Berkley, $6.99, ISBN 0-425-17694-0
Historical Romance, 2000
Lynn Kurland’s latest in her de Piaget family saga, If I Had You, is actually an Archie comic masquerading as a medieval. It features one of the most irritating heroines I’ve ever encountered, and a plot so slow that I’m sure nothing actually happened for the first 300 pages out of this 400+-paged non-epic.
The story has a nice prologue though.
Robin de Piaget, he of the mysterious parentage, and Anne of Fenwyck are in love. But Robin goes to war, and due to some petty misunderstandings, Anne is convinced that Robin will never love her. Maybe it’s because she’s lame, I don’t know. I’m hard-pressed to care from her incessant whinings alternated with unreasonable I am independent tantrums.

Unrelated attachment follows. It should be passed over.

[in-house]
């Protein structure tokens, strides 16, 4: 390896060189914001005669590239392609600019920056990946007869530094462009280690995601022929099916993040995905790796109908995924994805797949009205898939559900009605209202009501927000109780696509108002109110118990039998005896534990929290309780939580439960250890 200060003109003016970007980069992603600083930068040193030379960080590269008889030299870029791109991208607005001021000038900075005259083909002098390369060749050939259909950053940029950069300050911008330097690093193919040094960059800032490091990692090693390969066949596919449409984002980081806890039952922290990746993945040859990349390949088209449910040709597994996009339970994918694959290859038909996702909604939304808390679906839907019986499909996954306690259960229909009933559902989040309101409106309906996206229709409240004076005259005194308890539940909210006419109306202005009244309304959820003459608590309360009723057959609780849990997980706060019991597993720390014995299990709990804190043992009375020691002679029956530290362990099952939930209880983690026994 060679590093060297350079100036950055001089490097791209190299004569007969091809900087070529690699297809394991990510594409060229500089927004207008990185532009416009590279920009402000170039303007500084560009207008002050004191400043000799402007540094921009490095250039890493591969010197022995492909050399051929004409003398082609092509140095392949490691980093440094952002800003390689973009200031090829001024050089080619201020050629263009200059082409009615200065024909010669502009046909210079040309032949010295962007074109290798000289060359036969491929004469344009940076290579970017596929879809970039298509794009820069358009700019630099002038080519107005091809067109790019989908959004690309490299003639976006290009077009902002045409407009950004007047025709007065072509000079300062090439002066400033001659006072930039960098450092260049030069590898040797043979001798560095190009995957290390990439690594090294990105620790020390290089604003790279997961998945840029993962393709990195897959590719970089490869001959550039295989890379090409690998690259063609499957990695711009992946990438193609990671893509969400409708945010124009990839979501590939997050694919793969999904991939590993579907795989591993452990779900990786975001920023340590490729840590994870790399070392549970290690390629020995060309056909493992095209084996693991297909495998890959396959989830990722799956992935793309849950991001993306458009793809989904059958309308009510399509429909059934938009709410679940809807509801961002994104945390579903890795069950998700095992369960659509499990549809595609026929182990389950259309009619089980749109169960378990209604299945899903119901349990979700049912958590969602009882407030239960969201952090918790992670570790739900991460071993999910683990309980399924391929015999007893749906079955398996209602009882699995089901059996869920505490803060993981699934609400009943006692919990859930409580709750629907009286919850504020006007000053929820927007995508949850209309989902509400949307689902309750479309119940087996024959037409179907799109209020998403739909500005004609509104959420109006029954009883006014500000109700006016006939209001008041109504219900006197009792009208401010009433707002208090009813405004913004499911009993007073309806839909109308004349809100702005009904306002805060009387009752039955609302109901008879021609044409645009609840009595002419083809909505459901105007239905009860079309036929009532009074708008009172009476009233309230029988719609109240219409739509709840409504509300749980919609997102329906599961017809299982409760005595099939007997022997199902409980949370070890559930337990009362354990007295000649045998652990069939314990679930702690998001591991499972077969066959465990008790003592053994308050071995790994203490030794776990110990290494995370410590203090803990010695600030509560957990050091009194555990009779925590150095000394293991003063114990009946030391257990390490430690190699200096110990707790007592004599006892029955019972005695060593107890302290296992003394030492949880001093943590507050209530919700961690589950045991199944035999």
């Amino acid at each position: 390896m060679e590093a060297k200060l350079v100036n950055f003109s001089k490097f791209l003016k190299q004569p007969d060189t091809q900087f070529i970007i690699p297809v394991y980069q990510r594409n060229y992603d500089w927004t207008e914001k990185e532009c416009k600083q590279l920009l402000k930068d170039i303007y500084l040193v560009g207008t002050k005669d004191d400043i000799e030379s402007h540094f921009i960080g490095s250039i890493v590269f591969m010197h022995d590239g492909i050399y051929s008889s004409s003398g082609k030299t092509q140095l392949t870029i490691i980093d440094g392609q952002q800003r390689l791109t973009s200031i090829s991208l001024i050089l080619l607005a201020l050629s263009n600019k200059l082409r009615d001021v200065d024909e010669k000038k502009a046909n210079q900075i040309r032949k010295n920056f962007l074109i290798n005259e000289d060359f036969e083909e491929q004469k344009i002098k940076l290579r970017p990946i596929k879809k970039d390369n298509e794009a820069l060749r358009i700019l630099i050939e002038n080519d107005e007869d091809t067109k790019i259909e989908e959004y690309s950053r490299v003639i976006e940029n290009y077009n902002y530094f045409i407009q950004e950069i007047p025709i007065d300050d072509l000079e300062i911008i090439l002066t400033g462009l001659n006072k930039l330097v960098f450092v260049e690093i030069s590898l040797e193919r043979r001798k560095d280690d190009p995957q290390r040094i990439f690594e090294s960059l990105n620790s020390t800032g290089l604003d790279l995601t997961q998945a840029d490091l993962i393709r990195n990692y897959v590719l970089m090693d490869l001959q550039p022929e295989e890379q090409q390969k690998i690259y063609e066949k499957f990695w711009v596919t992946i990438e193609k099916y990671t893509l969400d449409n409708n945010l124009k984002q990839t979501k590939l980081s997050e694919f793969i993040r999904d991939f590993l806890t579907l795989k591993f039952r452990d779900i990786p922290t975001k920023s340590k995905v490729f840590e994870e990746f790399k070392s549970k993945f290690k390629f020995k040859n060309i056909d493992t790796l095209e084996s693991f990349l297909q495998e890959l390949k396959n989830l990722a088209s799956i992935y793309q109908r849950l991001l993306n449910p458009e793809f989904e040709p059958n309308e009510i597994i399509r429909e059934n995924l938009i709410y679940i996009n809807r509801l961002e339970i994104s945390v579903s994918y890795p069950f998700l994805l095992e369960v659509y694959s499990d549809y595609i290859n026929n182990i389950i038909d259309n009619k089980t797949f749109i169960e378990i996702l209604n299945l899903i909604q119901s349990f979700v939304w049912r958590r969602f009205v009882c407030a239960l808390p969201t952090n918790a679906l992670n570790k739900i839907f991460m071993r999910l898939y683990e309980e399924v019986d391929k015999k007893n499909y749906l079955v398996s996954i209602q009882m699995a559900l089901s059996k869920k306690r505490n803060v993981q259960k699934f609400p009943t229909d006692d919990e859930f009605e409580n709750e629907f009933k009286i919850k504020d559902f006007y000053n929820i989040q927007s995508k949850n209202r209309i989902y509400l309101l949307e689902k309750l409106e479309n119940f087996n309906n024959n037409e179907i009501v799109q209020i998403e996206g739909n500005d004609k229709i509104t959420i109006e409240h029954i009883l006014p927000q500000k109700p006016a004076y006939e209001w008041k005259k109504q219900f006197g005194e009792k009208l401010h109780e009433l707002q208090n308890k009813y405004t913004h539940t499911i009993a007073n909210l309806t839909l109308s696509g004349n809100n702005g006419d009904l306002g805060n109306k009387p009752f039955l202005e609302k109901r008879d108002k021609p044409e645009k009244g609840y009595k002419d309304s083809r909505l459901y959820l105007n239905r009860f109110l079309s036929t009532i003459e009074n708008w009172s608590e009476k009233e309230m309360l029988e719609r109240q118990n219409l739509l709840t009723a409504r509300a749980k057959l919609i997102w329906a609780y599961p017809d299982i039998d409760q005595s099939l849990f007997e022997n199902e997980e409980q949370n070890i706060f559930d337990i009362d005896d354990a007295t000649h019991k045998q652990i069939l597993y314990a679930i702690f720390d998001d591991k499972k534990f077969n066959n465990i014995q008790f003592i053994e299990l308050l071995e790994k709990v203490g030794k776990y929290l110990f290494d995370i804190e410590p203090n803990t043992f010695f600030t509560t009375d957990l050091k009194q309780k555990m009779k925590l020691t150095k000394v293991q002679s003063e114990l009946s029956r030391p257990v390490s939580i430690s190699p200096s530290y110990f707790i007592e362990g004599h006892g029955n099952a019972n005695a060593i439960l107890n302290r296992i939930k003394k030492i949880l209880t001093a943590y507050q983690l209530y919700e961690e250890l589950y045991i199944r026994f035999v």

Robin comes back from war a virile hunka-hunka hunk, and is taken aback to see Anne all grown up. So he wooes her, and after someone tried to kill her, holds her captive in his bedroom. For protection, of course. Anne protests, protests, protests, and protests some more, but too bad they must have run out of gags.
Finally, after an eternity of a 200+ pages, Daddy de Piaget steps in and ends the annoying woo-and-protest circle of futility between Robin and Anne by forcing them to wed. Robin, convinced finally from Anne’s driving-him-away antics that the woman doesn’t love him, protests loudly. Anne then bleeds inside – it’s true, he never loves her, just like she thought! Oh, oh, oh!
Wouldn’t life be easier if Anne and Robin are mind readers? Could’ve spared me the next few hundred pages of more petty bickerings and juvenile antics.
I always thought medieval times are hard and people grow up early. Who would’ve thought the folks actually have time to indulge in prolonged adolescence? File If I Had You under “Medieval Sweet Valley High”.